Other protocols evaluate 14 areas in each patient (two anterior, two lateral and three posterior areas in each hemithorax), with the score depending on the findings(9).

In general, the examination begins with the equipment adjusted for the abdominal ultrasound. Convex transducers can be used because their lower frequency and longer acoustic wavelength allow for the evaluation of deeper regions, but with a lower image resolution of the superficial plane. On the other hand, higher frequency linear transducers provide more details of the pleuropulmonary interface. Lichtenstein et al. state that the 6 MHz probe, used in their study is ideal(1).

An image acquisition strategy in chest ultrasound (including the one used with COVID-19 patients) is to use a low mechanical index, starting at 0.7 and reducing it to improve image acquisition if necessary. It is recommended to avoid the phenomenon of saturation as much as possible, cosmetic filters, specific imaging modalities, and the use of a harmonic image since on chest ultrasound, the diagnosis is based on ultrasound artifacts.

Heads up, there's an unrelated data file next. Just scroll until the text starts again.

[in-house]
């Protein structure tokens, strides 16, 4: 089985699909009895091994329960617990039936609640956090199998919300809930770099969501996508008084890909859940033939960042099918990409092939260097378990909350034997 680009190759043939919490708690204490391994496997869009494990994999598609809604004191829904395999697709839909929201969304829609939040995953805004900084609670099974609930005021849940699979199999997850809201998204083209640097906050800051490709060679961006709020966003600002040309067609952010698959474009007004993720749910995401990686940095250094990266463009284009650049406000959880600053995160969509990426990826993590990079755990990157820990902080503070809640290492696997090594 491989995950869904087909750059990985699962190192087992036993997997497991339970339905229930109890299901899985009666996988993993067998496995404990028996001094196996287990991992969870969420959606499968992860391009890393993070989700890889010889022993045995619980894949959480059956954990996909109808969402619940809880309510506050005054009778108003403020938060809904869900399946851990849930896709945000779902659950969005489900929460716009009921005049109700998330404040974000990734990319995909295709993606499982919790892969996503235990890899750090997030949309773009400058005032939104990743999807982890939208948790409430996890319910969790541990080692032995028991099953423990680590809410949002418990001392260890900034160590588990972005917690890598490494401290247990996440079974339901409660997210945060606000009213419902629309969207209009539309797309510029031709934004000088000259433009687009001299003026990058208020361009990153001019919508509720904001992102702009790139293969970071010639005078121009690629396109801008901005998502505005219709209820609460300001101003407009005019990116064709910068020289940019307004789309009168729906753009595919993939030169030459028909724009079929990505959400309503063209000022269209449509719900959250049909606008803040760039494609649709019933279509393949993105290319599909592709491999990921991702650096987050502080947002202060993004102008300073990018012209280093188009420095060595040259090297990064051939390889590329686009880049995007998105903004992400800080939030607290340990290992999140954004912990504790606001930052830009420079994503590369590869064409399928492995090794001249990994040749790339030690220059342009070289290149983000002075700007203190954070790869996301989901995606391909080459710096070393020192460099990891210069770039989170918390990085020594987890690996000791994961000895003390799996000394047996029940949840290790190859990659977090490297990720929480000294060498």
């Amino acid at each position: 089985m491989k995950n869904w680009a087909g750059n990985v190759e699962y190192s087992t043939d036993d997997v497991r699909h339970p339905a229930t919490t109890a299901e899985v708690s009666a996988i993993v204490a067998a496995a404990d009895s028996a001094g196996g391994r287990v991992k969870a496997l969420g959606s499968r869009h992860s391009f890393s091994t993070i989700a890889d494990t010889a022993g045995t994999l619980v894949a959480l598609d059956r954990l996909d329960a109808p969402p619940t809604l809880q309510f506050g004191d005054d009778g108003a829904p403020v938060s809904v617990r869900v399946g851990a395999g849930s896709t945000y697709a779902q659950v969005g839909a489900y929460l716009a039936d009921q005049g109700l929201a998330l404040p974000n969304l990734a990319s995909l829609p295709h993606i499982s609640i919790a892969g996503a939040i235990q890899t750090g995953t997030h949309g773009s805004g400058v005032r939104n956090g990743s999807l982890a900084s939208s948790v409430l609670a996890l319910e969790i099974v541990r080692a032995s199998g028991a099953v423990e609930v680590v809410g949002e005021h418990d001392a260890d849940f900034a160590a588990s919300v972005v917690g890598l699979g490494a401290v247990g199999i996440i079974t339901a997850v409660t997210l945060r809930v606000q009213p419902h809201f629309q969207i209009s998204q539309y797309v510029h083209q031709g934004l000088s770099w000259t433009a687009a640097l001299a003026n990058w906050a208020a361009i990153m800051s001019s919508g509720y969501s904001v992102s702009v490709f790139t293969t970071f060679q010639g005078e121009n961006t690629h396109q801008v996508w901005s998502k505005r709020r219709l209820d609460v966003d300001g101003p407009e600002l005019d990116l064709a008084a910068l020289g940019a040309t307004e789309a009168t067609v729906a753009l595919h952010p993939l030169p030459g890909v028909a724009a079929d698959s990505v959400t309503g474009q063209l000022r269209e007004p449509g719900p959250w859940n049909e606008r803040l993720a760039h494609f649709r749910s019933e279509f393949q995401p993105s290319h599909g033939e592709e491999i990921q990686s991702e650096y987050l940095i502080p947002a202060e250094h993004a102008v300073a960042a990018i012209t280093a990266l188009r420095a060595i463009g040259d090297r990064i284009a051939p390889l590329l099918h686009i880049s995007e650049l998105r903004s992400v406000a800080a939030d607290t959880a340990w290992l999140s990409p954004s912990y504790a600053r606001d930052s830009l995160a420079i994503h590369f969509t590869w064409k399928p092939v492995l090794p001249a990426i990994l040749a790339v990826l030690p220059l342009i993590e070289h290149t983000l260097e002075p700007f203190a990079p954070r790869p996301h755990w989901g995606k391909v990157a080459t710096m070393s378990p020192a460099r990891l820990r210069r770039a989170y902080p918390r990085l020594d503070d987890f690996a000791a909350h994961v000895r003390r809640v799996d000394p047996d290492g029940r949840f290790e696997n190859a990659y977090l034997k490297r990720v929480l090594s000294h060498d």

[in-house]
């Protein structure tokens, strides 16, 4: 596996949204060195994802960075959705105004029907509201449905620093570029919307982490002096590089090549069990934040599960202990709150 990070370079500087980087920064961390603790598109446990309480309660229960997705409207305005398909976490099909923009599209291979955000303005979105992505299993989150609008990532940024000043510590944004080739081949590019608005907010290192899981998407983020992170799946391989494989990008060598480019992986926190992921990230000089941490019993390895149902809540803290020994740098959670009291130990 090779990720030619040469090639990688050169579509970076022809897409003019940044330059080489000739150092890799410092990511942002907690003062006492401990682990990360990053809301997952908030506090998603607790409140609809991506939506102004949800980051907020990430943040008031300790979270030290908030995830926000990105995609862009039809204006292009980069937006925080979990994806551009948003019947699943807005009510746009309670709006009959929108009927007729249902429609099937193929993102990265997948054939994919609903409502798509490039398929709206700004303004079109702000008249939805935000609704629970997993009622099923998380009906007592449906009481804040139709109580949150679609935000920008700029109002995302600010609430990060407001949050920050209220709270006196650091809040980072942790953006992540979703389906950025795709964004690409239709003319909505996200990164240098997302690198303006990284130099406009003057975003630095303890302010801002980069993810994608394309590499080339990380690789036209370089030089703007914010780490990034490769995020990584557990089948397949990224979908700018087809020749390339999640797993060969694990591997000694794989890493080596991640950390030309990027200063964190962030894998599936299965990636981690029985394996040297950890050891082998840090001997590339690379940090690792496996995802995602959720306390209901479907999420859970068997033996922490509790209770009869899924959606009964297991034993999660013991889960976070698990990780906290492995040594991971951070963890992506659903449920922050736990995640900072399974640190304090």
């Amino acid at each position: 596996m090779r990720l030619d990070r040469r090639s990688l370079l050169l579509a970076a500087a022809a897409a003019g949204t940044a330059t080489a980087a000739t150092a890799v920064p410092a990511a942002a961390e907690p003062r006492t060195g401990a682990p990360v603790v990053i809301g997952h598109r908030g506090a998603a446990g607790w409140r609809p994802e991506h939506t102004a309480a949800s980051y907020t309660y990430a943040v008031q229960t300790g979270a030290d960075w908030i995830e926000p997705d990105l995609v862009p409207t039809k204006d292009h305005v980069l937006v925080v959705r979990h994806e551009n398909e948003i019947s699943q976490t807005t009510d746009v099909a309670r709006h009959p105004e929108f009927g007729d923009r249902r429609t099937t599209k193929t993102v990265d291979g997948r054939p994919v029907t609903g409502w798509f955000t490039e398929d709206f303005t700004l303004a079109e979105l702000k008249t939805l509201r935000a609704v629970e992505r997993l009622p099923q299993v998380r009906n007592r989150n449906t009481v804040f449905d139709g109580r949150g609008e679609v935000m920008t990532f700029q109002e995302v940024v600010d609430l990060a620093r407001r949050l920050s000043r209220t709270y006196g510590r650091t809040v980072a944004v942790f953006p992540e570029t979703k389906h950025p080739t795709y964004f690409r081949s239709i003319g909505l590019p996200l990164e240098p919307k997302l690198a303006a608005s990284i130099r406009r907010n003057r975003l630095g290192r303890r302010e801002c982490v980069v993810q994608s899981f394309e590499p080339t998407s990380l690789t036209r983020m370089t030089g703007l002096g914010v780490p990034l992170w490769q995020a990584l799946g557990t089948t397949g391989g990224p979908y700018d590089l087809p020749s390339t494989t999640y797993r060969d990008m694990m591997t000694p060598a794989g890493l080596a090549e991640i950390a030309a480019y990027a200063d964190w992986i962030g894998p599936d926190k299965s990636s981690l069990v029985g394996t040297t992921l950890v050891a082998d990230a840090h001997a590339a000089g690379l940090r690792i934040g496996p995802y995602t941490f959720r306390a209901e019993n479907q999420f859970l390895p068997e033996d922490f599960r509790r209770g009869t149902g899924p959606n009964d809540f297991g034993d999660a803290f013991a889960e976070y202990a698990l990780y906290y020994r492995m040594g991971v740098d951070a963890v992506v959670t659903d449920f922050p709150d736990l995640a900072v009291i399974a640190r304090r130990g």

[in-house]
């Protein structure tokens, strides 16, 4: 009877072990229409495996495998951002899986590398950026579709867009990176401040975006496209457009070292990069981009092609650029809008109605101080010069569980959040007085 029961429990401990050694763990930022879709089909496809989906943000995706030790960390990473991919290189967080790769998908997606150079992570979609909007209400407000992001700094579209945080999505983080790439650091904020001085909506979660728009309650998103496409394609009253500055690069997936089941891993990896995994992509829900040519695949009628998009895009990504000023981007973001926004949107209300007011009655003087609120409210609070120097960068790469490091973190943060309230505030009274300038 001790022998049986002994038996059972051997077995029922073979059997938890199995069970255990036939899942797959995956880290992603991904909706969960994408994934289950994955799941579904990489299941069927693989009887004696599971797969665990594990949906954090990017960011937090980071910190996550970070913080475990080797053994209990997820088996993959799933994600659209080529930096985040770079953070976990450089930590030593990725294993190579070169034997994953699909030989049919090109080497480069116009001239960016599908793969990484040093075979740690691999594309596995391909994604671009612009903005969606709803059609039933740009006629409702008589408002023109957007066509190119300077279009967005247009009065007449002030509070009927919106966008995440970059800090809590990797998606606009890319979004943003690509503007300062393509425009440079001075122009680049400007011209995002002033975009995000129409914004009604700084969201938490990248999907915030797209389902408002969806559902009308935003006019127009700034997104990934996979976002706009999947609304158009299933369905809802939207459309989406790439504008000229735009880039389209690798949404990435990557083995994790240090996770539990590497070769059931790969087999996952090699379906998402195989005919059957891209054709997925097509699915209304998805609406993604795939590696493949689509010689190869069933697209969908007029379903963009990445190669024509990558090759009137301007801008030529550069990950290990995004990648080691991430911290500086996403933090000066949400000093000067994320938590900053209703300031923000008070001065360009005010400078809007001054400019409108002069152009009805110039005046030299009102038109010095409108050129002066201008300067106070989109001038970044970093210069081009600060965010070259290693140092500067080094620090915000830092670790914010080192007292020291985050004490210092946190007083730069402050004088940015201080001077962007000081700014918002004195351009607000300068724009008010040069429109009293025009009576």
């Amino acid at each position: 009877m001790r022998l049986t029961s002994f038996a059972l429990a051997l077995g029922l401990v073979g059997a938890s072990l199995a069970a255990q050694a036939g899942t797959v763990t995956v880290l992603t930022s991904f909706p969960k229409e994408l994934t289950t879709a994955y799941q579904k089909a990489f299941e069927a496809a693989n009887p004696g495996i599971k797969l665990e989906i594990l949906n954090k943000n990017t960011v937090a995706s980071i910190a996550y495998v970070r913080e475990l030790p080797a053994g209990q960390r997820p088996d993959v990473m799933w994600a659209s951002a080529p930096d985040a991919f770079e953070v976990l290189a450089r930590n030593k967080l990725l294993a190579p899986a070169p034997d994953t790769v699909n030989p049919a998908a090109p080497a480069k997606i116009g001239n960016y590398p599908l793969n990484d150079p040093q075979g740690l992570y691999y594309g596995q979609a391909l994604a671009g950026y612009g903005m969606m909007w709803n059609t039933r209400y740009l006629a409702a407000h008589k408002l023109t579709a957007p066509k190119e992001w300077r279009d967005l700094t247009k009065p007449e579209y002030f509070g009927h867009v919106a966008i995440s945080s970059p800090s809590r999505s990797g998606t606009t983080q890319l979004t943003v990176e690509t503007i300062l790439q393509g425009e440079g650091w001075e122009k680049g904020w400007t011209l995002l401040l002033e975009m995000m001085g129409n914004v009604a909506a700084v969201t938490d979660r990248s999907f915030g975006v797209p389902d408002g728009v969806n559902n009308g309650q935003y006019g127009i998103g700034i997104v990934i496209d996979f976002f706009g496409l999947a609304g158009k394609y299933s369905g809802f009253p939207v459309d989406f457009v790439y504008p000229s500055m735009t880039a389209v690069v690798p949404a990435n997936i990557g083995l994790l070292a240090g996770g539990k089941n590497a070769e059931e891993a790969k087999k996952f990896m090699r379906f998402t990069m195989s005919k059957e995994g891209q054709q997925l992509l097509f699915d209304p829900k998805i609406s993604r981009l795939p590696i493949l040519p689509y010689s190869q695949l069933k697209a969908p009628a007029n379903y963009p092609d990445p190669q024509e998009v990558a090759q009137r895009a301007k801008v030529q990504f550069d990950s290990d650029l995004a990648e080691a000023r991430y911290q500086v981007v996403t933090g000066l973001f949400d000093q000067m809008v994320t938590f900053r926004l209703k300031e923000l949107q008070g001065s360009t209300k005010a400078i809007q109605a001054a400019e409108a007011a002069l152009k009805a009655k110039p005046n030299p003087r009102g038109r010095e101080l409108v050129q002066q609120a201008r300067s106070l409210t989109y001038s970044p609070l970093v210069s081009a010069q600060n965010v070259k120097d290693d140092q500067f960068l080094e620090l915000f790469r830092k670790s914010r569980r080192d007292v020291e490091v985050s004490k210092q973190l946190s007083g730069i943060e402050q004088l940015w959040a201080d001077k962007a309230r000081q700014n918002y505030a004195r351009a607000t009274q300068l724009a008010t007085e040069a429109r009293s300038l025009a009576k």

The transducer should be preferably used in the longitudinal direction. This plane shows two acoustic shadows that represent artifacts posterior to the ribs. The transducer can also be used parallel to the ribs, showing a larger field. However, the rib references are lost. This acquisition is especially recommended when an abnormality is characterized. This plan, with a greater field of evaluation, can also be important in the diagnosis of pneumothorax(10).


NORMAL FINDINGS IN LUNGS AND PLEURAL ULTRASOUND

Pleural line